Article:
The whistle blowing website Wikileaks has been taken offline after publishing a complete list of the websites banned by the Australian Communications and Media Authority (ACMA).


The list, which contains more than 2,000 websites including child pornography sites and other illegal material, appeared to show all the websites that those living in Australia are prohibited from accessing by the domestic authorities.


It also includes various online gambling, religious websites and gay and straight porn sites, as well as euthanasia sites. A Queensland dentist and a tour operator also appear on the list.


Communications minister Stephen Conroy, said the list was not authentic and that it contained some common URLs, but also a number of links his organisation had not investigated or received a complaint about. He also went on to say whoever leaked the information could face criminal prosecution.


Opposition communications spokesman Nick Minchin, told the Sydney Morning Herald that the leaking of the list also highlighted how such information could surface, despite the efforts of ACMA or the introduction of an internet content filter.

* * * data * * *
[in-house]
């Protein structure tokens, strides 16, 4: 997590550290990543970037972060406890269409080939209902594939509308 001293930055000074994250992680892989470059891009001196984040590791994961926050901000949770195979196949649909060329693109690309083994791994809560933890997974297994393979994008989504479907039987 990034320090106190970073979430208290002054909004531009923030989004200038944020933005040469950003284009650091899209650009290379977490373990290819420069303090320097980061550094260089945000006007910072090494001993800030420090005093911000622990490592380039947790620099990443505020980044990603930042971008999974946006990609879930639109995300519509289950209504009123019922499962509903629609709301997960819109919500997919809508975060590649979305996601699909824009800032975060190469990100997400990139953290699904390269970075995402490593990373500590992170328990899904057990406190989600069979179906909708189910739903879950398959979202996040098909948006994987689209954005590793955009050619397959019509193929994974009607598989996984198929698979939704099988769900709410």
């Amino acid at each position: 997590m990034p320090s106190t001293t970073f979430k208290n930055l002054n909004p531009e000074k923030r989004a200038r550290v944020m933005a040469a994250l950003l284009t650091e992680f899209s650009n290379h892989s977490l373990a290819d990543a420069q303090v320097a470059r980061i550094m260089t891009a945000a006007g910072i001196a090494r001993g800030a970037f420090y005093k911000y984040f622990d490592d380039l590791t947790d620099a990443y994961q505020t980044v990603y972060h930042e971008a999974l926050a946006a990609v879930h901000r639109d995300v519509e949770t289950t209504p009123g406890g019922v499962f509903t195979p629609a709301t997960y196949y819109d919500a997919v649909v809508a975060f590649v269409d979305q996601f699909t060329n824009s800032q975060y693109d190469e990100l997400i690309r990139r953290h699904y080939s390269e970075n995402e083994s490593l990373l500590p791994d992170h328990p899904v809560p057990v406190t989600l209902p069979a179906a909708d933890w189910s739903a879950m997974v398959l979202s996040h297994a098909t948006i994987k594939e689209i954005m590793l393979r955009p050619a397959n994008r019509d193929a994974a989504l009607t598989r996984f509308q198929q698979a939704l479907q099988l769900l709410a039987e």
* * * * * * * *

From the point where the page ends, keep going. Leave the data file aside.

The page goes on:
He said: “The regrettable and unfortunate reality is there will always be explicit and illegal material on the web and regardless of blacklists, filters and the like, those with the means and know-how will find ways of accessing it.


“The coalition also maintains that adult supervision is the most effective way of keeping children safe online and people shouldn't be led into believing by Labor that expanded blacklists or mandatory filters are a substitute for that.”


Wikileaks responded by saying: “The first rule of censorship is that you cannot talk about censorship.” A statement on the website claims that it is ‘currently overloaded by readers' that is a ‘regular difficulty that can only be resolved by deploying additional resources', with donations requested from users.